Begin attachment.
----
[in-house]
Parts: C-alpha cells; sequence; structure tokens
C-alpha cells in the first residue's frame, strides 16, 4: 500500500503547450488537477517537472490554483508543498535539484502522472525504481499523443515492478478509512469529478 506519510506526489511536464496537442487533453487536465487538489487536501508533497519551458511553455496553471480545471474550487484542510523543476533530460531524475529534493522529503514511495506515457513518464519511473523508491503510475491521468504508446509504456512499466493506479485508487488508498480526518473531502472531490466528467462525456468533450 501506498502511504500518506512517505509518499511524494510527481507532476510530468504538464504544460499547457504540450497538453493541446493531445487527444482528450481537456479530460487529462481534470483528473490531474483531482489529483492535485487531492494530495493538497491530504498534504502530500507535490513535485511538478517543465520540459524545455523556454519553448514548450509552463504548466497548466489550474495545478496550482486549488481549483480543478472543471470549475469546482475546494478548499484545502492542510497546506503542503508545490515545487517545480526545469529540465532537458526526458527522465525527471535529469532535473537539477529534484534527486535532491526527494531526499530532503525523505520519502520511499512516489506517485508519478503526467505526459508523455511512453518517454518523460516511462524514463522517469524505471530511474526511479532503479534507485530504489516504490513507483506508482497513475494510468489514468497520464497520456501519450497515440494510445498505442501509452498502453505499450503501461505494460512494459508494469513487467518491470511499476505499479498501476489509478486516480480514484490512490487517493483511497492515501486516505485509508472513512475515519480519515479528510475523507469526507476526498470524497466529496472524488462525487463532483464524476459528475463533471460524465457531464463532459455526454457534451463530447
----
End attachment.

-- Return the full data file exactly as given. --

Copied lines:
[in-house]
Parts: C-alpha cells; sequence; structure tokens
C-alpha cells in the first residue's frame, strides 16, 4: 500500500503547450488537477517537472490554483508543498535539484502522472525504481499523443515492478478509512469529478 506519510506526489511536464496537442487533453487536465487538489487536501508533497519551458511553455496553471480545471474550487484542510523543476533530460531524475529534493522529503514511495506515457513518464519511473523508491503510475491521468504508446509504456512499466493506479485508487488508498480526518473531502472531490466528467462525456468533450 501506498502511504500518506512517505509518499511524494510527481507532476510530468504538464504544460499547457504540450497538453493541446493531445487527444482528450481537456479530460487529462481534470483528473490531474483531482489529483492535485487531492494530495493538497491530504498534504502530500507535490513535485511538478517543465520540459524545455523556454519553448514548450509552463504548466497548466489550474495545478496550482486549488481549483480543478472543471470549475469546482475546494478548499484545502492542510497546506503542503508545490515545487517545480526545469529540465532537458526526458527522465525527471535529469532535473537539477529534484534527486535532491526527494531526499530532503525523505520519502520511499512516489506517485508519478503526467505526459508523455511512453518517454518523460516511462524514463522517469524505471530511474526511479532503479534507485530504489516504490513507483506508482497513475494510468489514468497520464497520456501519450497515440494510445498505442501509452498502453505499450503501461505494460512494459508494469513487467518491470511499476505499479498501476489509478486516480480514484490512490487517493483511497492515501486516505485509508472513512475515519480519515479528510475523507469526507476526498470524497466529496472524488462525487463532483464524476459528475463533471460524465457531464463532459455526454457534451463530447